Emperor Sakuramachi

Emperor of Japan

Reign 13 April 1735 – 9 June 1747
Predecessor Nakamikado
Successor Momozono
Born (1720-02-08)8 February 1720
Died 28 May 1750(1750-05-28) (aged 30)
Burial Tsuki no wa no misasagi (Kyoto)
Father Nakamikado

Emperor Sakuramachi (桜町天皇 Sakuramachi-tennō, 8 February 1720 – 28 May 1750) was the 115th emperor of Japan,[1] according to the traditional order of succession.[2]

Sakuramachi's reign spanned the years from 1735 through 1747.[3]


Before Nakamikado's ascension to the Chrysanthemum Throne, his personal name (imina) was Akihito (昭仁);[4] and his pre-accession title was Waka-no-miya (若宮).

He was the firstborn son of Emperor Nakamikado.

Sakuramachi's Imperial family lived with him in the Dairi of the Heian Palace. This family included at least 3 children who were born to 2 consorts:

Events of Sakuramachi's life

He was said to be the reincarnation of Prince Shōtoku. With the support of Tokugawa Yoshimune, he worked for the restoration of Imperial rites, bringing back the Daijōsai (大嘗祭, the first ceremonial rice-offering by a newly enthroned emperor) and the Shinjōsai (新嘗祭, a ceremonial rice-offering by the emperor) among others, and concentrated on restoring other courtesies.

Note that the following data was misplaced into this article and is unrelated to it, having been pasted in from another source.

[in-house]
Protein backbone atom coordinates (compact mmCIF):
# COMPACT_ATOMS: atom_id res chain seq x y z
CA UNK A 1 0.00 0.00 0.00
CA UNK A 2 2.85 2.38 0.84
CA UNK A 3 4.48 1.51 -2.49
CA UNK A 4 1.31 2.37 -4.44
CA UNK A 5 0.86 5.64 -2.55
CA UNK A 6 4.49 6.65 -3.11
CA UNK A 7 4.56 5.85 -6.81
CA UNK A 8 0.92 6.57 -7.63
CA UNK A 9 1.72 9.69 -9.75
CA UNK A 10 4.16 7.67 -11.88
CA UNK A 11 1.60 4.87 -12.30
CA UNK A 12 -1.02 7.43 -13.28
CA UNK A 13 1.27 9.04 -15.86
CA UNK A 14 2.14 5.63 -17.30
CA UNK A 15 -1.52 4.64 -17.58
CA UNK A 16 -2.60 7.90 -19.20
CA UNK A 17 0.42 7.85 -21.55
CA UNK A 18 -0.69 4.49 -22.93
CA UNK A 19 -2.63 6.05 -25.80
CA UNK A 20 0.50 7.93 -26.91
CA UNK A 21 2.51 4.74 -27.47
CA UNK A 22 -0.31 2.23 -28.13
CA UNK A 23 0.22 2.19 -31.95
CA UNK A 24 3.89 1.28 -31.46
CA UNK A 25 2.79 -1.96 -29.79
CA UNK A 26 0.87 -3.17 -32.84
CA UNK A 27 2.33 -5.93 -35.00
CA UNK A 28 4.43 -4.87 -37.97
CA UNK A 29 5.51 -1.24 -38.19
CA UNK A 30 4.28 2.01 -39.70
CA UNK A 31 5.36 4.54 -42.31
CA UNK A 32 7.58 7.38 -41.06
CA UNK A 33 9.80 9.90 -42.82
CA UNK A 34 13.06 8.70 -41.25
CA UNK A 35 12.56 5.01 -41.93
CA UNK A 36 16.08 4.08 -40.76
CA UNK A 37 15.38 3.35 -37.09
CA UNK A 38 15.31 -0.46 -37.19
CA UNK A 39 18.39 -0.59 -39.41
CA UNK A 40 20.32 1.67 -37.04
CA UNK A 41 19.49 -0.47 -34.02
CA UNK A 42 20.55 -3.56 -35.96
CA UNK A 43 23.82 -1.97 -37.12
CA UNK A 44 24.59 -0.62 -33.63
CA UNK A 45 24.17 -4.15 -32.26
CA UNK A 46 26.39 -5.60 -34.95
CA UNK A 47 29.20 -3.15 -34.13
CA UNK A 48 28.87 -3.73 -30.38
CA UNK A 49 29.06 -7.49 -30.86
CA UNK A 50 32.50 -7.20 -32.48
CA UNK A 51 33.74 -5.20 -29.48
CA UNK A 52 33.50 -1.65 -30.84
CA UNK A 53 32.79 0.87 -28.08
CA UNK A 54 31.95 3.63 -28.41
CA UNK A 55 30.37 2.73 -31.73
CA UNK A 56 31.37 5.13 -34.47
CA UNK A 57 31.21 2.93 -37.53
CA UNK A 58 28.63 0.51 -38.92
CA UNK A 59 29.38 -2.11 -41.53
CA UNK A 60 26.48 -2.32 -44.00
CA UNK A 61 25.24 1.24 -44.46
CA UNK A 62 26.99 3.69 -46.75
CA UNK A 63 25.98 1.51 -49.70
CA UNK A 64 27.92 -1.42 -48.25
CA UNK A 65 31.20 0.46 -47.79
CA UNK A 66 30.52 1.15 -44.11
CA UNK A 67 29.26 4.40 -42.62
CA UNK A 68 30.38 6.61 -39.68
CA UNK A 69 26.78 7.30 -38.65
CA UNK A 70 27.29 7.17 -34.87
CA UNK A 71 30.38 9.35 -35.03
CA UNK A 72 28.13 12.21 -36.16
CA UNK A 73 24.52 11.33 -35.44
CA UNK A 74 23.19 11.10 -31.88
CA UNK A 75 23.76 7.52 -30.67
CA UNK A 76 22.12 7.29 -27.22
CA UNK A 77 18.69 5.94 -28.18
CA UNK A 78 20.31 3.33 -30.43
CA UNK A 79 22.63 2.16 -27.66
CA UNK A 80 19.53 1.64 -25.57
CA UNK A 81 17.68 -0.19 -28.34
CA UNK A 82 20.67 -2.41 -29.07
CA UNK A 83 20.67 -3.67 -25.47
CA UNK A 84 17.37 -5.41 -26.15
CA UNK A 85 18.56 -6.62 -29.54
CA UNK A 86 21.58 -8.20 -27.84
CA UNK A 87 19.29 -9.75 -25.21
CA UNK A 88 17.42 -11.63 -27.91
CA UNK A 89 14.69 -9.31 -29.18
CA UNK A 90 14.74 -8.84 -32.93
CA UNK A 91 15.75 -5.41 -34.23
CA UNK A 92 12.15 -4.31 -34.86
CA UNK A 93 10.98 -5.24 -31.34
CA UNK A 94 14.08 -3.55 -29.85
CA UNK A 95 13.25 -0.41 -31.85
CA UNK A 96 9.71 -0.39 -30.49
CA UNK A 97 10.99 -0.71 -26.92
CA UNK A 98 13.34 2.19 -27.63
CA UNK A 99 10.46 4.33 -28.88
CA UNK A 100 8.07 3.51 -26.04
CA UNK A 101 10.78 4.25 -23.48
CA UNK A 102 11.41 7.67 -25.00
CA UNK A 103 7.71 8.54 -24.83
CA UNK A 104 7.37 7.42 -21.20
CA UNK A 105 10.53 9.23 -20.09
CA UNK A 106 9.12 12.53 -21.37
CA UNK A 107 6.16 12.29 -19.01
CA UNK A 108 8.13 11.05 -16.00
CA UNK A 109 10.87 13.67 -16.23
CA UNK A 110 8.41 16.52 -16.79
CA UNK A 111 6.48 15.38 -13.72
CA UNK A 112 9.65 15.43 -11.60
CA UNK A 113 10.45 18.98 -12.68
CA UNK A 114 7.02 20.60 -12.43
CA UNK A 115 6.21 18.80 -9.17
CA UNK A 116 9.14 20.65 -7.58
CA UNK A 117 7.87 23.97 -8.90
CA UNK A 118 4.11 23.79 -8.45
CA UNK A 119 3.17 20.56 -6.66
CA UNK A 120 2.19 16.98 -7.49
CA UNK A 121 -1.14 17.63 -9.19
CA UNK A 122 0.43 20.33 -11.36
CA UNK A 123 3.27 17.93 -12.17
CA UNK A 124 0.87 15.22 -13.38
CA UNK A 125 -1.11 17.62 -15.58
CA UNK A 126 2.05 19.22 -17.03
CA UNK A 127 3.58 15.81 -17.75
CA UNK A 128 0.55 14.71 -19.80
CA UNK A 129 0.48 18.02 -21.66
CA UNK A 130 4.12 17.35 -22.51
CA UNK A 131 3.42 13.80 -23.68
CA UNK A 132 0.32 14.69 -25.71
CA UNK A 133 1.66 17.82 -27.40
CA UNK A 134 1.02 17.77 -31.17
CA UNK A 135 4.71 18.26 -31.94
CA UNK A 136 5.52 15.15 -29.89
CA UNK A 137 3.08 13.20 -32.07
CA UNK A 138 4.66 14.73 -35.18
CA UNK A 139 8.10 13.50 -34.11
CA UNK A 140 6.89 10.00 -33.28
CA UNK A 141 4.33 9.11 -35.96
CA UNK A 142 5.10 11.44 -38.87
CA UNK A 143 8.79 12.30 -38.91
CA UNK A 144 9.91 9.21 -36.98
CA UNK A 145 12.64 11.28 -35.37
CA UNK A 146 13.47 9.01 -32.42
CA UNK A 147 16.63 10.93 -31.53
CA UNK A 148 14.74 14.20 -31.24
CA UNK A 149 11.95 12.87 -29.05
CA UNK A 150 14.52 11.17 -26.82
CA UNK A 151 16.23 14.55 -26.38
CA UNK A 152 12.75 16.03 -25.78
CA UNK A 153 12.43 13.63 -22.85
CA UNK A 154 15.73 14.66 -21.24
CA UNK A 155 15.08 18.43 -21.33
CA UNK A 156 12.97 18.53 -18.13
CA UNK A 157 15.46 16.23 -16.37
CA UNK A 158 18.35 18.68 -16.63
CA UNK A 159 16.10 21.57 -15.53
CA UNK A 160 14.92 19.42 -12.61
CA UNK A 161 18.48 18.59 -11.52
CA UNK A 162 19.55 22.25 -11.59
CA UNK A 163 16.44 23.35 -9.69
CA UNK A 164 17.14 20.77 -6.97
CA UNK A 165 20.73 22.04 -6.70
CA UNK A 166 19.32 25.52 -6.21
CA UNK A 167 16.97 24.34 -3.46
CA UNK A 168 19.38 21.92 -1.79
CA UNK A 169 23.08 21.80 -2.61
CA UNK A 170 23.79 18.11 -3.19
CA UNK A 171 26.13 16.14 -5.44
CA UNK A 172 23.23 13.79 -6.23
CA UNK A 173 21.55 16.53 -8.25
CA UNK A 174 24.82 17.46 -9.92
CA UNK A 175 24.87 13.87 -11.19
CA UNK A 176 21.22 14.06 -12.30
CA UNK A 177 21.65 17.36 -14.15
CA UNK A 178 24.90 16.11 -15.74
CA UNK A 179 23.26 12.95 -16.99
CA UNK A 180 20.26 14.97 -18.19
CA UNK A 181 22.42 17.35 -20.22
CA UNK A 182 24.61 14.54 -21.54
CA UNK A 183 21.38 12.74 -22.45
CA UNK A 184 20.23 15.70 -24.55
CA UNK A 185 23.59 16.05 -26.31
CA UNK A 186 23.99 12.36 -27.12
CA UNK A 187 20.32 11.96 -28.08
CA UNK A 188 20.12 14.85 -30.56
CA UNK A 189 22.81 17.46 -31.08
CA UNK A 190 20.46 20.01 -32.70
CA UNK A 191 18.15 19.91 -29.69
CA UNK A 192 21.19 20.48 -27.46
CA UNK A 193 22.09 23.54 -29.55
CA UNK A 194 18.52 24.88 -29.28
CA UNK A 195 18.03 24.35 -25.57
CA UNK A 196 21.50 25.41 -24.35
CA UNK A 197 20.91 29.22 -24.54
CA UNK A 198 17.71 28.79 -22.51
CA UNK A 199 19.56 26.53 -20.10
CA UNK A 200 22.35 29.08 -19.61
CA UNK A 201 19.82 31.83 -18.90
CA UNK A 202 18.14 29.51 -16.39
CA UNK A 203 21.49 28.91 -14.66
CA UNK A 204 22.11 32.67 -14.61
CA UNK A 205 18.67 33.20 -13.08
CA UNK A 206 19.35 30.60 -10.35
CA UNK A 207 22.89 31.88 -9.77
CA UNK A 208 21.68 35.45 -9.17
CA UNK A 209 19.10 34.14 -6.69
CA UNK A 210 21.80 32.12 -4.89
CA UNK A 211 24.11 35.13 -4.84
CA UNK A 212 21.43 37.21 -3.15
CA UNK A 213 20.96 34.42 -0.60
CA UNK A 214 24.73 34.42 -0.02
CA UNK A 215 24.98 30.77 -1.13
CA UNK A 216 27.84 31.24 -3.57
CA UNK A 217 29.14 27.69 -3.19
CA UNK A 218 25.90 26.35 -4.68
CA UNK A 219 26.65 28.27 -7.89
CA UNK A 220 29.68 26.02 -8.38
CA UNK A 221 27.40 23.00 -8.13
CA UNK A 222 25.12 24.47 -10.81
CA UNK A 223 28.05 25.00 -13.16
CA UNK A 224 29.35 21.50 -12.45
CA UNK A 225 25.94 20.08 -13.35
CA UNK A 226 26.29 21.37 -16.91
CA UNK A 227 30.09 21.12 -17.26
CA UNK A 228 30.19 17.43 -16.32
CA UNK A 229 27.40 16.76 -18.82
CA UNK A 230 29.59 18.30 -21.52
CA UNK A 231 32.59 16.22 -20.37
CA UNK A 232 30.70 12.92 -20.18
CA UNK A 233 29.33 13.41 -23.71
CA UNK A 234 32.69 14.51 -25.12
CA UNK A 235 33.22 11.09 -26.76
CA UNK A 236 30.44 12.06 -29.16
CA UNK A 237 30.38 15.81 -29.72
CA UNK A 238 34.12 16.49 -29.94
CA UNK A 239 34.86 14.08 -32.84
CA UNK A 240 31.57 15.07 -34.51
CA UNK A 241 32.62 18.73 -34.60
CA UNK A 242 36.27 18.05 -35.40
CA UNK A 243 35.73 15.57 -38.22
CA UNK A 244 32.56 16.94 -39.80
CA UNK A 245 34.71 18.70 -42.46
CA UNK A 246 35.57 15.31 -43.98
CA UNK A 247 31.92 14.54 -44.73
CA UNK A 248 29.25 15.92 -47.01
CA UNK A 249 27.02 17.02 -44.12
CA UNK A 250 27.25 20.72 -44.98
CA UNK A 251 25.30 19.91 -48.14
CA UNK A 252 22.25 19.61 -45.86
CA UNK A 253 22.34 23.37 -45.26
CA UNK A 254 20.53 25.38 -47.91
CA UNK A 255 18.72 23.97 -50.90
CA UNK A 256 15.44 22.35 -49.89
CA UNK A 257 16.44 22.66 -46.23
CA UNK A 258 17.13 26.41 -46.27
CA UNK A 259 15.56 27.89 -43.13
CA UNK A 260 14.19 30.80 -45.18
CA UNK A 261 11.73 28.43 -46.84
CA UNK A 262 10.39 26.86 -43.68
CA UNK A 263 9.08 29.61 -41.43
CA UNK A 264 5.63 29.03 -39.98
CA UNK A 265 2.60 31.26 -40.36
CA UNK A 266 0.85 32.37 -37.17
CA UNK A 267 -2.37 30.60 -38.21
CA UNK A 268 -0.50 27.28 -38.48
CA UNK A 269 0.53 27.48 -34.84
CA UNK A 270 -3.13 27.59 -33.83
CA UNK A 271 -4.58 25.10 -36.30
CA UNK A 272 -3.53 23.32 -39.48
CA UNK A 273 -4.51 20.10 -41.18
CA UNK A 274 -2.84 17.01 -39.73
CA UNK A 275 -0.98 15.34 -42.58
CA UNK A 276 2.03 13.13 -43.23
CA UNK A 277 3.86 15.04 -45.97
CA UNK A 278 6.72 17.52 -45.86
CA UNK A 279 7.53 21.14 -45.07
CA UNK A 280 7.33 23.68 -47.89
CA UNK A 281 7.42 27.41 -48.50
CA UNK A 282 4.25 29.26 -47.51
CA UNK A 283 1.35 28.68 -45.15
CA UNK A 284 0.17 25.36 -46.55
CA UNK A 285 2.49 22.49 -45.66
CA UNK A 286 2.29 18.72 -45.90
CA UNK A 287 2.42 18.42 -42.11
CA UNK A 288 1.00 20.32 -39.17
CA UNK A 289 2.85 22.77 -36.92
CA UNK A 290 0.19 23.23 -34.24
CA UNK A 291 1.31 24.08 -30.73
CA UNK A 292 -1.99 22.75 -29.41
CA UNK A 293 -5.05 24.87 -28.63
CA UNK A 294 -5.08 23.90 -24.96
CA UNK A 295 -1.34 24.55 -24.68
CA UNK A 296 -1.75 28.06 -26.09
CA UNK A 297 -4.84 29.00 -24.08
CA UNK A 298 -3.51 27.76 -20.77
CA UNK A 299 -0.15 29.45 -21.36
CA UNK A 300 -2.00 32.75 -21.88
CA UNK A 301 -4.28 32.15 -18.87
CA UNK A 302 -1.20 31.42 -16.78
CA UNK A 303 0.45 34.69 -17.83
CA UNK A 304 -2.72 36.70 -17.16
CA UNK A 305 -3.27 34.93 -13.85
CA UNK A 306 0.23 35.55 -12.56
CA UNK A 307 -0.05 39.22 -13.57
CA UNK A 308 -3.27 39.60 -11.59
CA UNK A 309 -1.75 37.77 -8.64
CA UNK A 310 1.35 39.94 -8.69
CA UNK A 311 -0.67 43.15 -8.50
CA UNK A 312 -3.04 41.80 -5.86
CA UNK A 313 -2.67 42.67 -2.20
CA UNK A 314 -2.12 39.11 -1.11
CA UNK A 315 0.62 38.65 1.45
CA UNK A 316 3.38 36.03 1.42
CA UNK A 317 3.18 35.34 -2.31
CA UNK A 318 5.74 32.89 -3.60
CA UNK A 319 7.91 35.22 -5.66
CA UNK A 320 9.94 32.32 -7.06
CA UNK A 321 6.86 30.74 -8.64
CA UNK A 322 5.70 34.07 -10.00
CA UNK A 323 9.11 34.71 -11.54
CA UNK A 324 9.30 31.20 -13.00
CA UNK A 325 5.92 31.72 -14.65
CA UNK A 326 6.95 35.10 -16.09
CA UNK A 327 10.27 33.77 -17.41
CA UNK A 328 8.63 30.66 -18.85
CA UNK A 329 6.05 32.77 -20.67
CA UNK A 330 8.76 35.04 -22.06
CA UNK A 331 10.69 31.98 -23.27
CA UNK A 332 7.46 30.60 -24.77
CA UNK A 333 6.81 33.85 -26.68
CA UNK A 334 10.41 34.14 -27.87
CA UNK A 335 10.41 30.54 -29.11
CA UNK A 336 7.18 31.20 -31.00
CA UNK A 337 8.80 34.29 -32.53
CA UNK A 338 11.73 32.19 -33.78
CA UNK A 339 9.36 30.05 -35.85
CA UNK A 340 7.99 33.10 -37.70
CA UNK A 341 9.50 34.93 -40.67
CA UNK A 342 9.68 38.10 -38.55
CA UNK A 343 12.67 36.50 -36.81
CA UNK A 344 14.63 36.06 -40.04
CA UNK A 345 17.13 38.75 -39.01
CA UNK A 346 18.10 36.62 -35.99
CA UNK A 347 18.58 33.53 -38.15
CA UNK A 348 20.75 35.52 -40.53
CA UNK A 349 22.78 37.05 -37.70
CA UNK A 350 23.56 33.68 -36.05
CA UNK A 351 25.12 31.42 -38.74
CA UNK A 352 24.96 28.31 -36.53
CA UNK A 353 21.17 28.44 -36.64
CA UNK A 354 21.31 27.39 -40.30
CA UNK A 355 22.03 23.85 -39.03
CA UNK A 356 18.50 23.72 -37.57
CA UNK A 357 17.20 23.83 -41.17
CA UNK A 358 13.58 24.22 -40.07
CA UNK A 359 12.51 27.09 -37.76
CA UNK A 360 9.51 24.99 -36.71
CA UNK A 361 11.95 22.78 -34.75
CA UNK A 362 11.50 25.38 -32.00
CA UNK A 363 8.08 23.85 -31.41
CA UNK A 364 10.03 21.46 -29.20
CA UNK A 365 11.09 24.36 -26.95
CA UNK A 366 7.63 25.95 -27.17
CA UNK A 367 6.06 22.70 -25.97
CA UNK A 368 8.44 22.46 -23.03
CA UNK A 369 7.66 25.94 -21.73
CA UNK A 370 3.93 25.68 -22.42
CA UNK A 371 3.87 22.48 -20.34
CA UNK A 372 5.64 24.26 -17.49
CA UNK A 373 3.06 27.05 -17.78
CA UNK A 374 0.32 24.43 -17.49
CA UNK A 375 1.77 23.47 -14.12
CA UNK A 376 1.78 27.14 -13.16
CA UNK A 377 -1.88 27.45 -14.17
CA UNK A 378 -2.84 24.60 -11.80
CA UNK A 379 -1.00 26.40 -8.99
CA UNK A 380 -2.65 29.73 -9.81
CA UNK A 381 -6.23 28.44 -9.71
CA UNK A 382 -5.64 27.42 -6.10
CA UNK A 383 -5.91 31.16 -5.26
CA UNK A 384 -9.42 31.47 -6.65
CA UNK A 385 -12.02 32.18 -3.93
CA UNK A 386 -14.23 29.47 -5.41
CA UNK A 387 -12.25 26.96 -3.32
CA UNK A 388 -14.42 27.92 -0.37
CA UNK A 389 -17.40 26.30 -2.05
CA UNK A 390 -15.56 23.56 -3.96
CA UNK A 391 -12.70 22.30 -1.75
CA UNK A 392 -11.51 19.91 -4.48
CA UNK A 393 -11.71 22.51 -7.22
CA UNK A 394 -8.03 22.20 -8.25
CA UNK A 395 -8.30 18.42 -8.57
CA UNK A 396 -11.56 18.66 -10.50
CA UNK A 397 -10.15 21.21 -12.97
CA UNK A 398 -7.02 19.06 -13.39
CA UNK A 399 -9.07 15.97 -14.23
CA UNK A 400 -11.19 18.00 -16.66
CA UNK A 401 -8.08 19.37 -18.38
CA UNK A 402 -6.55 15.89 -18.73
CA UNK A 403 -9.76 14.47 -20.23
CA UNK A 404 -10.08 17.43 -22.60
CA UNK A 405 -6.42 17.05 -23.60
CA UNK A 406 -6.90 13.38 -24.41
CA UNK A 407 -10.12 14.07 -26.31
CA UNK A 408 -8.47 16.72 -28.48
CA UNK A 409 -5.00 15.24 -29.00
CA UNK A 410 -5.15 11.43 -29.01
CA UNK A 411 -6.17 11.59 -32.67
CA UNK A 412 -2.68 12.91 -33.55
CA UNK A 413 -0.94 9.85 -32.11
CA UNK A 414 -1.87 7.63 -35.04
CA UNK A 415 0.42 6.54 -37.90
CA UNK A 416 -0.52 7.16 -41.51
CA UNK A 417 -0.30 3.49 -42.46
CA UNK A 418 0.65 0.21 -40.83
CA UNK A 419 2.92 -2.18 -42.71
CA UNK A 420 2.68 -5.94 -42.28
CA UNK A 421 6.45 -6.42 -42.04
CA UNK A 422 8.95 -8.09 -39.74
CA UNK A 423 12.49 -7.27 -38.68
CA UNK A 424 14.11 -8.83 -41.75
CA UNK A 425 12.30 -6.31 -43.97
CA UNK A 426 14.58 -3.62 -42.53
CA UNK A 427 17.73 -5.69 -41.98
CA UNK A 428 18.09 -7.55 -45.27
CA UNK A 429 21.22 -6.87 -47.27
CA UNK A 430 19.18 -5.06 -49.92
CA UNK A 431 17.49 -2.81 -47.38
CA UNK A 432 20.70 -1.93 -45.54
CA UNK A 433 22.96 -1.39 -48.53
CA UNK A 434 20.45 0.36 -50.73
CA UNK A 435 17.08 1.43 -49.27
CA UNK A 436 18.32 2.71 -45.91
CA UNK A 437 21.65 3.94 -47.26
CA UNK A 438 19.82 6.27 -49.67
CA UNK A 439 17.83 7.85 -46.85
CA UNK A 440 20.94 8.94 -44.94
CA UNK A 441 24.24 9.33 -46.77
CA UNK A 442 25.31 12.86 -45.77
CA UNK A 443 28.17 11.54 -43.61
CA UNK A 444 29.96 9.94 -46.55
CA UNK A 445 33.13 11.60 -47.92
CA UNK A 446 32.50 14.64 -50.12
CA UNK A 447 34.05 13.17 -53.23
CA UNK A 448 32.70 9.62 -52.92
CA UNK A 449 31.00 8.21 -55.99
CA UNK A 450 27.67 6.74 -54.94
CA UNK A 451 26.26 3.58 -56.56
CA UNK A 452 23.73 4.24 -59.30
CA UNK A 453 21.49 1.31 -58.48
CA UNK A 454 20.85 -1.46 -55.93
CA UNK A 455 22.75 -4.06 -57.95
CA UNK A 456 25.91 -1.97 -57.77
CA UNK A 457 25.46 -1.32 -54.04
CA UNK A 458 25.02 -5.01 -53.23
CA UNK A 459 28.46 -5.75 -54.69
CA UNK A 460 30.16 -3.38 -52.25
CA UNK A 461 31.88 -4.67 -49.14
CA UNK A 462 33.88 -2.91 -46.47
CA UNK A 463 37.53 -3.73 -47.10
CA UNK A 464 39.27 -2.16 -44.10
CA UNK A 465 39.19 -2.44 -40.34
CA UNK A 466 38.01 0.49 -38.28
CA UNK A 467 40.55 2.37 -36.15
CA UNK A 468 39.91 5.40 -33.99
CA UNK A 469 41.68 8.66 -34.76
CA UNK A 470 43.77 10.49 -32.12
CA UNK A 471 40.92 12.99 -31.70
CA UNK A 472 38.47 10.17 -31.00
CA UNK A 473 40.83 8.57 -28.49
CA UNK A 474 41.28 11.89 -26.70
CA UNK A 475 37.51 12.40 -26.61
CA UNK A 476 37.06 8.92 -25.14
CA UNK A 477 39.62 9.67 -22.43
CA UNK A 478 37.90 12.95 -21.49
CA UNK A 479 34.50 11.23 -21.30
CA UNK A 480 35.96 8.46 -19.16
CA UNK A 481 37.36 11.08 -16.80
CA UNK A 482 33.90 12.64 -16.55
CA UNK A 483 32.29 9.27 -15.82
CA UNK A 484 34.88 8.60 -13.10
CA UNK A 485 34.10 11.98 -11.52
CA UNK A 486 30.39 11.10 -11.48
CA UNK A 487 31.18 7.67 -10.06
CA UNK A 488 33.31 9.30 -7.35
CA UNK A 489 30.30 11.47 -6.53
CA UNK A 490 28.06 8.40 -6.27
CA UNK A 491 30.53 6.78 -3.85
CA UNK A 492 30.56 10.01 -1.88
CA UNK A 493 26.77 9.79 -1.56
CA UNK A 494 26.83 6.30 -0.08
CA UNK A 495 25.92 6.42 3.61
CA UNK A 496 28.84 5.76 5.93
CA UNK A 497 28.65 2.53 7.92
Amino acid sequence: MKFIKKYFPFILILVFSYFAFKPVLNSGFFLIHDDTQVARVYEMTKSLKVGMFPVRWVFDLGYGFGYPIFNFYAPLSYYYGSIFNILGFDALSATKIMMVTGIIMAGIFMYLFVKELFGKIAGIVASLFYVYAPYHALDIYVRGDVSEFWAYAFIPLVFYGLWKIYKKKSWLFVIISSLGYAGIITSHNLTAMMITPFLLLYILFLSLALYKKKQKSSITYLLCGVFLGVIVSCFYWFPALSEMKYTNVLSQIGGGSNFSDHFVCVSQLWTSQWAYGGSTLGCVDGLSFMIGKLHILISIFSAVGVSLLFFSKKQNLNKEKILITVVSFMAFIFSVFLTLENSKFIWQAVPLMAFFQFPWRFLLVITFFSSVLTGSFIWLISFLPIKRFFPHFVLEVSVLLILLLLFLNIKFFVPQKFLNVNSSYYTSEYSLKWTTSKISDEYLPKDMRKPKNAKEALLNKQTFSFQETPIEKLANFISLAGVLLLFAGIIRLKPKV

Sakuramachi's kami is enshrined in an Imperial mausoleum (misasagi), Tsuki no wa no misasagi, at Sennyū-ji in Higashiyama-ku, Kyoto. Sakuramachi's immediate Imperial predecessors since Emperor Go-MizunooMeishō, Go-Kōmyō, Go-Sai, Reigen, Higashiyama and Nakamikado, are also enshrined along with his immediate Imperial successors, including Momozono, Go-Sakuramachi and Go-Momozono.[11]


Kugyō (公卿) is a collective term for the very few most powerful men attached to the court of the Emperor of Japan in pre-Meiji eras. Even during those years in which the court's actual influence outside the palace walls was minimal, the hierarchic organization persisted.

In general, this elite group included only three to four men at a time. These were hereditary courtiers whose experience and background would have brought them to the pinnacle of a life's career. During Sakuramachi's reign, this apex of the Daijō-kan included:

Eras of Sakuramachi's reign

The years of Sakuramachi's reign are more specifically identified by more than one era name or nengō.[12]


Japanese Imperial kamon — a stylized chrysanthemum blossom
  1. Imperial Household Agency (Kunaichō): 桜町天皇 (115)
  2. Ponsonby-Fane, Richard. (1959). The Imperial House of Japan, p. 119.
  3. Titsingh, Isaac. (1834). Annales des empereurs du japon, pp. 417–418.
  4. Ponsonby-Fane, Imperial House, p. 10; Titsingh, p. 417.
  5. Meyer, Eva-Maria. (1999). Japans Kaiserhof in der Edo-Zeit, pp. 47–48.
  6. 1 2 3 Meyer, p. 47.
  7. 1 2 3 4 5 6 7 8 9 Titsingh, p. 418.
  8. Screech, Timon. (2006). Secret Memoirs of the Shoguns, pp. 117–121.
  9. 1 2 3 4 Ponsonby-Fane, Richard. (1956). Kyoto: the Old Capital of Japan, 794–1869, p. 321.
  10. 1 2 Zhuang, T. (1988). Acta Astronomica Sinica, v29:2, p. 208; Harvard-Smithsonian/NASA Astrophysics Data System
  11. Ponsonby-Fane, Imperial House, p. 423.
  12. Titsingh, p. 417.


See also

Regnal titles
Preceded by
Emperor Nakamikado
Emperor of Japan:

Succeeded by
Emperor Momozono
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